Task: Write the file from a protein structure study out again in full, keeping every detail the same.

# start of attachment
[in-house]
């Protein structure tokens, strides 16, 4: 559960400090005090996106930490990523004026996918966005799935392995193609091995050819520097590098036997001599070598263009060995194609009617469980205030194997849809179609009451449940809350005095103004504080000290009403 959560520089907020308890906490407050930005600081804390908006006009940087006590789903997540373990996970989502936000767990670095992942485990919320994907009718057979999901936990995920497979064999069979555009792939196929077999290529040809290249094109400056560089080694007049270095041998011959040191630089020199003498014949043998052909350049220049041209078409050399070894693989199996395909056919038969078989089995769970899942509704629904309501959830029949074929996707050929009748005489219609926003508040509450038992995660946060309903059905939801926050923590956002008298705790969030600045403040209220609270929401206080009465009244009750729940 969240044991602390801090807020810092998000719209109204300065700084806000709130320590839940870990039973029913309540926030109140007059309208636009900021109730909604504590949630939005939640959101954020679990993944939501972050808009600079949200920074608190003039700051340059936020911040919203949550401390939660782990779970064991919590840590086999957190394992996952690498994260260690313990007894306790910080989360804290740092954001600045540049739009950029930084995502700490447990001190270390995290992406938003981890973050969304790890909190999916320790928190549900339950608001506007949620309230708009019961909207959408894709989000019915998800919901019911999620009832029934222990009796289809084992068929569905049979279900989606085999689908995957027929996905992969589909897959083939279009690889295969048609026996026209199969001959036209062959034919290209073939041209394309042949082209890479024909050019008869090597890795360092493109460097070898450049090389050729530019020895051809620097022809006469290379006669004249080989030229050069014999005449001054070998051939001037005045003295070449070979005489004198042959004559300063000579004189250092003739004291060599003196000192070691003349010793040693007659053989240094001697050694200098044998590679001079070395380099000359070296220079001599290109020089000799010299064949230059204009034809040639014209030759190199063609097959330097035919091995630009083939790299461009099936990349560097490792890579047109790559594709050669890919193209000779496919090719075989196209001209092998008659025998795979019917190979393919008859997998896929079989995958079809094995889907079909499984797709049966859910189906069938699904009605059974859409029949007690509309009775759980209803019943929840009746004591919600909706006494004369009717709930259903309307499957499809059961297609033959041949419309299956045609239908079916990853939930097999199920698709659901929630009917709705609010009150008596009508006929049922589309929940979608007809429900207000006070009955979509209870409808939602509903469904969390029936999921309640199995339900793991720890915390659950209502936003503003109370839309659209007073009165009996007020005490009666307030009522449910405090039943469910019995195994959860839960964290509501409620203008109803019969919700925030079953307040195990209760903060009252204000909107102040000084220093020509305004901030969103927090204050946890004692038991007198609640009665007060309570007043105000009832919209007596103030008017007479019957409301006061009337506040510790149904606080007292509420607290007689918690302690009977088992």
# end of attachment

[in-house]
């Protein structure tokens, strides 16, 4: 559960400090005090996106930490990523004026996918966005799935392995193609091995050819520097590098036997001599070598263009060995194609009617469980205030194997849809179609009451449940809350005095103004504080000290009403 959560520089907020308890906490407050930005600081804390908006006009940087006590789903997540373990996970989502936000767990670095992942485990919320994907009718057979999901936990995920497979064999069979555009792939196929077999290529040809290249094109400056560089080694007049270095041998011959040191630089020199003498014949043998052909350049220049041209078409050399070894693989199996395909056919038969078989089995769970899942509704629904309501959830029949074929996707050929009748005489219609926003508040509450038992995660946060309903059905939801926050923590956002008298705790969030600045403040209220609270929401206080009465009244009750729940 969240044991602390801090807020810092998000719209109204300065700084806000709130320590839940870990039973029913309540926030109140007059309208636009900021109730909604504590949630939005939640959101954020679990993944939501972050808009600079949200920074608190003039700051340059936020911040919203949550401390939660782990779970064991919590840590086999957190394992996952690498994260260690313990007894306790910080989360804290740092954001600045540049739009950029930084995502700490447990001190270390995290992406938003981890973050969304790890909190999916320790928190549900339950608001506007949620309230708009019961909207959408894709989000019915998800919901019911999620009832029934222990009796289809084992068929569905049979279900989606085999689908995957027929996905992969589909897959083939279009690889295969048609026996026209199969001959036209062959034919290209073939041209394309042949082209890479024909050019008869090597890795360092493109460097070898450049090389050729530019020895051809620097022809006469290379006669004249080989030229050069014999005449001054070998051939001037005045003295070449070979005489004198042959004559300063000579004189250092003739004291060599003196000192070691003349010793040693007659053989240094001697050694200098044998590679001079070395380099000359070296220079001599290109020089000799010299064949230059204009034809040639014209030759190199063609097959330097035919091995630009083939790299461009099936990349560097490792890579047109790559594709050669890919193209000779496919090719075989196209001209092998008659025998795979019917190979393919008859997998896929079989995958079809094995889907079909499984797709049966859910189906069938699904009605059974859409029949007690509309009775759980209803019943929840009746004591919600909706006494004369009717709930259903309307499957499809059961297609033959041949419309299956045609239908079916990853939930097999199920698709659901929630009917709705609010009150008596009508006929049922589309929940979608007809429900207000006070009955979509209870409808939602509903469904969390029936999921309640199995339900793991720890915390659950209502936003503003109370839309659209007073009165009996007020005490009666307030009522449910405090039943469910019995195994959860839960964290509501409620203008109803019969919700925030079953307040195990209760903060009252204000909107102040000084220093020509305004901030969103927090204050946890004692038991007198609640009665007060309570007043105000009832919209007596103030008017007479019957409301006061009337506040510790149904606080007292509420607290007689918690302690009977088992």